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If you're looking for an unusual dwarf shrimp with stunning colors that's still pretty easy to keep and breed, you're on the right page. Blue bolt shrimp are a type of Taiwan bee with a white and blue body. Their beautiful color and effectiveness as a cleaning crew are sure to make these Caridinas the centerpiece of any tank.
Keep reading for everything you need to know about blue bolt shrimp care and keeping blue bolt shrimp in your own aquarium!
Scientific Name: Caridina cantonensis
Common Names: Blue Bolt Shrimp, Taiwan Bee, Extreme Blue Bolt
Care Level: Medium
Please note: All shrimps are sold as juveniles at 1cm and up.
Blue bolt shrimp are a bee shrimp variety, just like the more well-known Crystal red shrimp. This means their care requirements are quite similar. General dwarf shrimp care guidelines also apply. Go for an aquarium of at least 30L but keep in mind that a larger setup is easier to keep stable. If you're a beginner you might want to consider something like a 60L, as blue bolt shrimp aren't as sturdy as their Neocaridina cousins and can be sensitive to bad water values. Tanks this size can sustain large colonies without a problem.
While you might be able to get away with an unfiltered but heavily planted tank for the less sensitive shrimp varieties, you really do need a filter if you want to keep blue bolts. A regular sponge filter works fine; if you go for something else be sure to use a prefilter sponge to prevent baby shrimp from disappearing in there. Another thing you should always have on hand is a liquid test kit to determine whether your cycle is complete and stable. Never introduce blue bolts (or any shrimp/fish for that matter) into an uncycled aquarium!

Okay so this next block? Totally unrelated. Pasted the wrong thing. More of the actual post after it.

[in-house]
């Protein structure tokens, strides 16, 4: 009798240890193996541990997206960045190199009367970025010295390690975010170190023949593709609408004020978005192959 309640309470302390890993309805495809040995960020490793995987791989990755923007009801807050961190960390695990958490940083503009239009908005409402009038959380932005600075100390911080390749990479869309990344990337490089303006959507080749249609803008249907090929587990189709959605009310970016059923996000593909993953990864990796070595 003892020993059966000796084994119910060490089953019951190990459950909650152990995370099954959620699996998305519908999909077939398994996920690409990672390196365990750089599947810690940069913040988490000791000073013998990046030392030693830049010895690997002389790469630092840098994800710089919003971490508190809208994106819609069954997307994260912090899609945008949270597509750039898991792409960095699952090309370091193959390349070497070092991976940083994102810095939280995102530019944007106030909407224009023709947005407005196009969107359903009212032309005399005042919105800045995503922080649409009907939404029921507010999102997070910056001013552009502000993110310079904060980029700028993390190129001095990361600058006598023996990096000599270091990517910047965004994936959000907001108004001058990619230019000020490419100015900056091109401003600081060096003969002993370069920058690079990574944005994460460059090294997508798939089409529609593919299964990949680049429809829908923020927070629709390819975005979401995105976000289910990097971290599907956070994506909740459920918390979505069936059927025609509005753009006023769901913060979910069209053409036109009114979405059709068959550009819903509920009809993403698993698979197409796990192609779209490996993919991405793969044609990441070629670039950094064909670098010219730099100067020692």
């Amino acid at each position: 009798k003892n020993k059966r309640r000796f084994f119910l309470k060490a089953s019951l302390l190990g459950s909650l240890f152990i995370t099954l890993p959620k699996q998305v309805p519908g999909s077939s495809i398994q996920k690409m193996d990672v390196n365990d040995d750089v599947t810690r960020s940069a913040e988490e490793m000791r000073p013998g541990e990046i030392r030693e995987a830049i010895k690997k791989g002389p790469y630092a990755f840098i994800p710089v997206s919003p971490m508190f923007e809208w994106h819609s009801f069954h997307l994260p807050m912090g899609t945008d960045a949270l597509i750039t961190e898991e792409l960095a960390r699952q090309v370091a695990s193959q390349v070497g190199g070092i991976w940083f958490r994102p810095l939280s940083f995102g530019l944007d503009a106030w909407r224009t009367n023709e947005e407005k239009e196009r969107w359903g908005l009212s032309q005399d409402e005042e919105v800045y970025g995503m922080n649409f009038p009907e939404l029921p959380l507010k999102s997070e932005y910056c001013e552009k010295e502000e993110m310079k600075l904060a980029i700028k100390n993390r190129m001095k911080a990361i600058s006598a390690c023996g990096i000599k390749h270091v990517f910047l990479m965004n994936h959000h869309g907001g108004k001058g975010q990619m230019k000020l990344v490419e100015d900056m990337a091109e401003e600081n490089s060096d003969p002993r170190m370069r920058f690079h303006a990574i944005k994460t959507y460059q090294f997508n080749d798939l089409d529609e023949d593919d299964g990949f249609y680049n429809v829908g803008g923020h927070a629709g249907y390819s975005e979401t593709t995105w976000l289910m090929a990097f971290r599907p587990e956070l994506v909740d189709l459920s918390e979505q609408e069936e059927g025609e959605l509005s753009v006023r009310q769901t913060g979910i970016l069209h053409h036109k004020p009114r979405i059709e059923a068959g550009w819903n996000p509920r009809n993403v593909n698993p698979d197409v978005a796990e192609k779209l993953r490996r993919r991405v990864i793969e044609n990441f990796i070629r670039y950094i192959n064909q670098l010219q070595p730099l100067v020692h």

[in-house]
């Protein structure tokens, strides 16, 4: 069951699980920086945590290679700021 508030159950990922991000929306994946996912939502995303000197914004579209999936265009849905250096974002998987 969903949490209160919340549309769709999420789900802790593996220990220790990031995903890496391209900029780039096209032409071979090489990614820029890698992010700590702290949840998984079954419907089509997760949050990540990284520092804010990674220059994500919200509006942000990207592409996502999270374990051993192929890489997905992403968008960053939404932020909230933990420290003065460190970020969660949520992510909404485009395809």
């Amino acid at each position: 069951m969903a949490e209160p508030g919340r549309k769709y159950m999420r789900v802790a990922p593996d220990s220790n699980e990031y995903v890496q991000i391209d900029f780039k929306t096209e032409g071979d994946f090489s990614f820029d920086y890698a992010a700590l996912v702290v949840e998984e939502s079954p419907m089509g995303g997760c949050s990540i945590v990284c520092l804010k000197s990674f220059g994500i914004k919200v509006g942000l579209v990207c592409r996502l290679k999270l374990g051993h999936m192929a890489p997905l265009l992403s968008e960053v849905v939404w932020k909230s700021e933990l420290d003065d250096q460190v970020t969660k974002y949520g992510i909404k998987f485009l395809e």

Like all shrimp, blue bolts need plenty of hiding places in the aquarium to feel safe. They also like to have all kinds of surfaces to forage on. Plants like Java moss will be much appreciated and aren't difficult to grow at all.
PH Range: 5.8 - 6.8
Temperature Range: 18 - 24 Degrees Celsius
GH Range: 4 - 7
KH Range: 0 - 3
TDS: 80 - 150
Please note: TDS should only ever be used as a reference when re-mineralizing RO water.
When it comes to dwarf shrimp, always be careful with tankmates, especially if you're looking to breed. Almost all fish species have an appetite for (baby) shrimp so it's a good idea to stick to just peaceful inverts. If you really want to keep the bioload low (and water quality high), just avoid all risks and go for a shrimp-only setup. This especially applies to the more expensive and rare types like blue bolts: you just don't want to lose any!
Keep in mind that many Caridina shrimp varieties do interbreed.
Like most shrimp, blue bolts naturally eat anything they can find. They spend much of their time picking algae and bio-film off every surface in the tank. Because most tanks don't contain enough nutrients for the shrimp to survive this way you should offer extra food once a day or so.
Most shrimp aren't picky when it comes to food. A high-quality shrimp food and regular variation in the form of blanched veggies, frozen foods, and pretty much anything that's green and safe should work well. Be sure to remove any uneaten foods within a few hours, as anything decaying in the aquarium can quickly cause issues with the water values.
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